Restaurant Development & Design

March-April 2017

restaurant development + design is a user-driven resource for restaurant professionals charged with building new locations and remodeling existing units.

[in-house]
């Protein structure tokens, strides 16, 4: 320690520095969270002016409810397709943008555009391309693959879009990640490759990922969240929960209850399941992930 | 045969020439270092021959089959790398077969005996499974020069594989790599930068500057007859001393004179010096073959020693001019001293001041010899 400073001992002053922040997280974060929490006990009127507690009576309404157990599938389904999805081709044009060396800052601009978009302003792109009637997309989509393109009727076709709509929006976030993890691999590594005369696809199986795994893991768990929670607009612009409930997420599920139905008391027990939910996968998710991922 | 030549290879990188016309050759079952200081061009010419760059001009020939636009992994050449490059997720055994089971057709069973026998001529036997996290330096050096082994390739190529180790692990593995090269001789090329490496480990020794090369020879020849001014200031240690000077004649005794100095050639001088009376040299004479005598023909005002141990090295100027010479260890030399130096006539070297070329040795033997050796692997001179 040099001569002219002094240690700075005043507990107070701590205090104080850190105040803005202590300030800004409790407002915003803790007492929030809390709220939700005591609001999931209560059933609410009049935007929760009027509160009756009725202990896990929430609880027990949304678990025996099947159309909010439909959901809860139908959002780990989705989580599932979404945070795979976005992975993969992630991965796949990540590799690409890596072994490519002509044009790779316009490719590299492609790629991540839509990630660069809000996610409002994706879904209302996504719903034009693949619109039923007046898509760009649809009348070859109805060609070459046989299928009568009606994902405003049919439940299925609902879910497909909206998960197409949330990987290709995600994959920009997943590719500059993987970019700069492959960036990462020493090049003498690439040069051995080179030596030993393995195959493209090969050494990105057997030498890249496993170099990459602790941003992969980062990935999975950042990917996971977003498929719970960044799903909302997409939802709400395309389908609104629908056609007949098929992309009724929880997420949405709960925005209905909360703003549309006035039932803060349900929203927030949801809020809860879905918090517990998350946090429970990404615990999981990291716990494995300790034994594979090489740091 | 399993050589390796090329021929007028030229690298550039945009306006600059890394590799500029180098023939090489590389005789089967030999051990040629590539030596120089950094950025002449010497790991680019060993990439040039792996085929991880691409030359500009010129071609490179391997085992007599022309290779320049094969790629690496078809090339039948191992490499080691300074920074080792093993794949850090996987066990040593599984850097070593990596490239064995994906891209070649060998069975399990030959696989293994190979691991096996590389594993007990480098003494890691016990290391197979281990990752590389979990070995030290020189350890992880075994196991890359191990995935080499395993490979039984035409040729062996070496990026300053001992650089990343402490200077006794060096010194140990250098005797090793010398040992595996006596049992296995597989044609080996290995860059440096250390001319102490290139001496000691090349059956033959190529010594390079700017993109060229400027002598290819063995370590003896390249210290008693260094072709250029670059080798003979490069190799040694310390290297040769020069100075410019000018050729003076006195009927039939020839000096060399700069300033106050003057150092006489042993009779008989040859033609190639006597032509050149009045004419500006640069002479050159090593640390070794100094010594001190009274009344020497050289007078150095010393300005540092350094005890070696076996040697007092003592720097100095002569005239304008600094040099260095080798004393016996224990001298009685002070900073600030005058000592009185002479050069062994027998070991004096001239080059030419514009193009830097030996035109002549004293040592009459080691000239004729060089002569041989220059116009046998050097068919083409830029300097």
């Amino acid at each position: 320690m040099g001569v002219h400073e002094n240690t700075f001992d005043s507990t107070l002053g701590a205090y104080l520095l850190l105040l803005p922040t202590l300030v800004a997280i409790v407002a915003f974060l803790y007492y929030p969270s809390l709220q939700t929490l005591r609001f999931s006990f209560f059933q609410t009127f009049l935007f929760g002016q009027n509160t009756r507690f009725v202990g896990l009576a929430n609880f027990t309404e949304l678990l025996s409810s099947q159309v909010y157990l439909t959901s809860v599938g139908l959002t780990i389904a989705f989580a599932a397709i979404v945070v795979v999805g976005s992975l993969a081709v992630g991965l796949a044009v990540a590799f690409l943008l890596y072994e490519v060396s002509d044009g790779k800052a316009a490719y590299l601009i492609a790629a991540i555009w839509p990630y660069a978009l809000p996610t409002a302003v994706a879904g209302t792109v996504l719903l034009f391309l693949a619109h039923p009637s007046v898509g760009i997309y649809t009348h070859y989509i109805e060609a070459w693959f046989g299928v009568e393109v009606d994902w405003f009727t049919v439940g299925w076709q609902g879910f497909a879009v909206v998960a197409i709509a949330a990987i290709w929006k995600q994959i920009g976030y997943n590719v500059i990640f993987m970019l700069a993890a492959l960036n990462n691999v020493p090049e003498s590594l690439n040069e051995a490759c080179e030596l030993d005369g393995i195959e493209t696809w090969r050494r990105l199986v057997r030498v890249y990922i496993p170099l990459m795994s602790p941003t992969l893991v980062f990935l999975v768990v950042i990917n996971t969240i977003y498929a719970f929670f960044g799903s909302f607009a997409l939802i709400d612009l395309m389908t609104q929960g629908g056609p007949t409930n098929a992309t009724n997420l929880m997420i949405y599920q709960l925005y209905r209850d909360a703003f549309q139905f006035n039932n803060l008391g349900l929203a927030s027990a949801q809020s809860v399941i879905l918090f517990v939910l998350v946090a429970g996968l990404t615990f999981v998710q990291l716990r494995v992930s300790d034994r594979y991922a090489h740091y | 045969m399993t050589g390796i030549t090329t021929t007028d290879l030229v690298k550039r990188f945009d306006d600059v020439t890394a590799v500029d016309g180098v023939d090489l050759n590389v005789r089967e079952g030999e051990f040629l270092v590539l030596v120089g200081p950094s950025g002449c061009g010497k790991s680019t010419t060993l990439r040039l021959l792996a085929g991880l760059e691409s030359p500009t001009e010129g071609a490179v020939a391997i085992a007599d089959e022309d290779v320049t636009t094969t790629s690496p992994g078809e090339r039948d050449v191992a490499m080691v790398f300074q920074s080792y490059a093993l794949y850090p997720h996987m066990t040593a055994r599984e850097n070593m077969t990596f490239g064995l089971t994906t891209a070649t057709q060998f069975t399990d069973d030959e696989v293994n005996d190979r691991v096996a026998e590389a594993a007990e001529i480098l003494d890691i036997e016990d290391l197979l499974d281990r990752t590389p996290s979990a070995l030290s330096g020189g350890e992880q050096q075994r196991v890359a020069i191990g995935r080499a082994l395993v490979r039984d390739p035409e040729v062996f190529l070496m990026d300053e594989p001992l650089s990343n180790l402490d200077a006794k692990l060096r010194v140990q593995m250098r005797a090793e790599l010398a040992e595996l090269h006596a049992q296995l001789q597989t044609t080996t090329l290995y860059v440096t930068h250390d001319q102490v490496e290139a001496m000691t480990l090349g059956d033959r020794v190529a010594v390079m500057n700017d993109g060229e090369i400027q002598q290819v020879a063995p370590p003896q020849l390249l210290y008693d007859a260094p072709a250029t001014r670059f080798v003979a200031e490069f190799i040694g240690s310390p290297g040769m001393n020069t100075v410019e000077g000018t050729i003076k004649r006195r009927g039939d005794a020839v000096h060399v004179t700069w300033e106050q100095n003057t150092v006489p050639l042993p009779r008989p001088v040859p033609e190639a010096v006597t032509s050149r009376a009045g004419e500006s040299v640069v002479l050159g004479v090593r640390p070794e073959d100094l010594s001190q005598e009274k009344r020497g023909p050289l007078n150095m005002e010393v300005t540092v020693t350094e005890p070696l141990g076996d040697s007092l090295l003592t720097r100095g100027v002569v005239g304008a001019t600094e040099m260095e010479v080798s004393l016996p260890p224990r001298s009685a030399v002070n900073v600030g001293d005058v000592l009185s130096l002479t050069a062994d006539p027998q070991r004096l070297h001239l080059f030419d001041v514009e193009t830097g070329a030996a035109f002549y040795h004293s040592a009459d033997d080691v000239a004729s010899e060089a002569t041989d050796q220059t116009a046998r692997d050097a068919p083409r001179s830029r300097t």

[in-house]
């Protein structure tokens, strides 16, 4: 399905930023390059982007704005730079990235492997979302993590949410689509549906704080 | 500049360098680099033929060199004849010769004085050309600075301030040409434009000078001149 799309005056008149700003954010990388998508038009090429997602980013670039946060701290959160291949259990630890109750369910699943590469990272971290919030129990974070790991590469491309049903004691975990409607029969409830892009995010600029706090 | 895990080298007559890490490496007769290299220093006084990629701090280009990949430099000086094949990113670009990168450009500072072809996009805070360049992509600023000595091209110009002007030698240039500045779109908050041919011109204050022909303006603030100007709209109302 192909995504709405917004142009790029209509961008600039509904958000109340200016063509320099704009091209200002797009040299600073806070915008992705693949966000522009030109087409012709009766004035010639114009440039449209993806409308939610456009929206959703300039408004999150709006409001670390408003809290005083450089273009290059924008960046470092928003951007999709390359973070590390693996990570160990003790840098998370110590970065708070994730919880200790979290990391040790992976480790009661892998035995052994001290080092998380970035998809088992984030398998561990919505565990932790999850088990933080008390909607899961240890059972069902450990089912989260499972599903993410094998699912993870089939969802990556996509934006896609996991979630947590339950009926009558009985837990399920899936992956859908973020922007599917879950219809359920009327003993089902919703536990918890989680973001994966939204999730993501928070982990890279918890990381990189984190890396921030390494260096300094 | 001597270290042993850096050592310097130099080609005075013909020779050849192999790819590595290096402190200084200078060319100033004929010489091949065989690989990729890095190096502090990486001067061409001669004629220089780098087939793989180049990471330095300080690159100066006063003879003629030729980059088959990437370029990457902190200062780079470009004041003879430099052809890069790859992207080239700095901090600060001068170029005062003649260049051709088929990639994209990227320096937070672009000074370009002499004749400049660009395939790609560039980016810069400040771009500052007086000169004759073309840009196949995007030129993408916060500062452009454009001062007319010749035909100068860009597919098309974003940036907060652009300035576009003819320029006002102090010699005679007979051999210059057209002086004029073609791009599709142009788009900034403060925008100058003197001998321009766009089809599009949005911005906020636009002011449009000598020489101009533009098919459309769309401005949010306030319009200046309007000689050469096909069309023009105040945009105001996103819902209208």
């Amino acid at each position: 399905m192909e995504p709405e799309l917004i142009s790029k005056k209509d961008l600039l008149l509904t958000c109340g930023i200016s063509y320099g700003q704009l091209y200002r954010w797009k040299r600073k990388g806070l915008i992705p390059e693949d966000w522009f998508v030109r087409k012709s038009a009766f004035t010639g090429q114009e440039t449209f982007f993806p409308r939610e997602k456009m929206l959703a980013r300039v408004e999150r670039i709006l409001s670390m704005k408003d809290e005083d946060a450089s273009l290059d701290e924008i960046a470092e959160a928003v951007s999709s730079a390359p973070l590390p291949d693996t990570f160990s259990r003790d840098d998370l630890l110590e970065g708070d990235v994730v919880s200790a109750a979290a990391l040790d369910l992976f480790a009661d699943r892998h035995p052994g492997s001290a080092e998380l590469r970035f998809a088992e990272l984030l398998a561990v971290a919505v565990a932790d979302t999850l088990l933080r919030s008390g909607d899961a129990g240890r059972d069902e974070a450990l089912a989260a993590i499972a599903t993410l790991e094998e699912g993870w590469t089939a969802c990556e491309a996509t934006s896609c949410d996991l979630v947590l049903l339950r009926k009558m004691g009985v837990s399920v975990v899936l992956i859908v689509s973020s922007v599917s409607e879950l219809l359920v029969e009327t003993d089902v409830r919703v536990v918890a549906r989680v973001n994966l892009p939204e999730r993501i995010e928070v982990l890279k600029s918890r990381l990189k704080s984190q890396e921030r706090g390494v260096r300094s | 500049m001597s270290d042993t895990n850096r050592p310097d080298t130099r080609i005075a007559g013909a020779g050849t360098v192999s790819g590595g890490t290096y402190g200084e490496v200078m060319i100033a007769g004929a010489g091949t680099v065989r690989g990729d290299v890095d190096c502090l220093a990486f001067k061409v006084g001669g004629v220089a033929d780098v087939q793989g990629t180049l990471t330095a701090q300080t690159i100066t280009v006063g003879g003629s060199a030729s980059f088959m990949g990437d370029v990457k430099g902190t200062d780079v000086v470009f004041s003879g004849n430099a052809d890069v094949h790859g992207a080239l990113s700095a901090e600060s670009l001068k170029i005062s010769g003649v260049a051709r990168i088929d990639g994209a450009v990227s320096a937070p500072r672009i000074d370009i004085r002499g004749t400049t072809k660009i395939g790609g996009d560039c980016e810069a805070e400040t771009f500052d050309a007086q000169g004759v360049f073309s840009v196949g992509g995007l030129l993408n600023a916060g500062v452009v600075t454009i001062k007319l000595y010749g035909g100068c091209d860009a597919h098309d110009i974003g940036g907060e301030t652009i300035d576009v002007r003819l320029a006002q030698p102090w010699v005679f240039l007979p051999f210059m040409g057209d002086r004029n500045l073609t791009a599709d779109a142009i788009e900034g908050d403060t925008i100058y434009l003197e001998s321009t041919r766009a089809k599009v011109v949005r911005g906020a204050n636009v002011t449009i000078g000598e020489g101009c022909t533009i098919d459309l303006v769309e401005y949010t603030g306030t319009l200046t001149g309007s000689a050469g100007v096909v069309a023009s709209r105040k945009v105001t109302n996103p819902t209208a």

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M A R C H / A P R I L 2 0 1 7 • r e s t a u r a n t d e v e l o p m e n t + d e s i g n • 7 5 wouldn't be able to tell if you were standing three feet away," Klunkel says. The composite brick also meant a space savings of 7 inches in depth since it's only 3 inches deep, an important factor in a small restaurant. This loca- tion measures 1,500 square feet — less than half the size of two of the three other Spring Chicken restaurants, two of which consume 4,000 square feet; the third is only 1,400 square feet. A final bonus to using the com- posite materials: It's about 30 percent cheaper in labor and materials cost. Adjacent to the bar is the restau- rant seating area: a light, bright, natural space that contains around 10 tables made from reclaimed wood, as with the traditional locations. The grab-and-go area is on the other side of the restau- rant, making it easy for rushed custom- ers. It features two cashiers and an open grab-and-go case. Digital menu boards above the grab-and-go area are eye-catching and easy to change out. Though Klunkel prefers chalkboard menus in line with the brand, the ease of use of the digital boards, as well as the ability to show pictures of the food for non-English speakers — an important attribute in an airport — meant they won out. The final big challenge was the airport utilities, which ran above and below the restaurant to different floors. "We had to get really creative and work with existing electric and gas lines with specific loads," Klunkel says. "You just have to make it work." Geography Is Destiny There's a distinct difference between the East and West Coasts. When fast- casual chain Cava expanded to Los Angeles from the Atlantic seaboard, its designers realized they needed to make some changes for it to fit in. Over the past year, the health- focused Washington, D.C.-based fast- casual chain, which serves salads, grain bowls and pita sandwiches, has opened three locations in and around Los Angeles, with another three coming in 2017. Right now, the concept has 22 locations between the two coasts. From a design perspective, Cava executives wanted the West Coast stores to be brighter and airier. "We have used a lighter palette on the Los Angeles restaurants," says Peter Hapstak, owner of HapstakDemetriou+ design studio in Washington, D.C., and lead architect for Cava. "We've pushed the palettes to be whiter, so it fits the beach culture, the West Coast vibe." The East Coast stores tend to feature darker colors, often with black or brick concrete floors. "There tends to be a broodiness about them, but the West Coast stores tend to be brighter," Hapstak says. Cava's West Coast units also all have patios, befitting the year-round clement weather, though that may change as the concept expands into Northern California. The outdoor seat- ing also helps open up the restaurants, Hapstak says. The design of the West Coast units makes extensive use of glass to merge the inside and outside. Because of the large patios, which typically contain 10 to 20 seats, the interior footprint is usually 20 percent to 25 percent smaller and contains just a dozen or so chairs, though the overall locations are slightly larger than their East Coast counterparts. According to Hapstak, having so much seating outside "brings a vibrancy and the visibility to the restaurant, and that's a positive proposition because you see people rather than just a storefront. It's much more lively." This openness also comes from higher ceilings and more — and bigger — windows, he says. It's not hard to highlight a West Coast vibe when you're actually on the West Coast, Hapstak says. For example, most of Cava's California restaurants are in one-story buildings. In contrast, the chain's East Coast locations are typically on the first floor of a multi- story building. And the core and shell of the West Coast buildings are made of wood truss with steel in the roof and concrete block walls. "This type of building doesn't exist on the East Coast," he explains. On the West Cost, Cava has also ex- posed much of the wood structure of the buildings, "which plays well with their palette, creating warmth in the spaces," says Bill Young, senior project manager of HapstakDemetriou+. "This is a far cry from the concrete, glass and steel of the East Coast." Cava is also using murals on the outside of some of its West Coast buildings to add color and flair. A Built-In Drive-Thru In January of last year, Smoothie King opened inside a former bank in Nashville, Tenn. This is just one of the New Orleans-based brand's 750 U.S. locations to open inside what was a banking facility, and there's a signifi- cant advantage and disadvantage that comes with each. The design of Cava's West Coast locations feature the use of brighter materials and finishes. Photo courtesy of Cava

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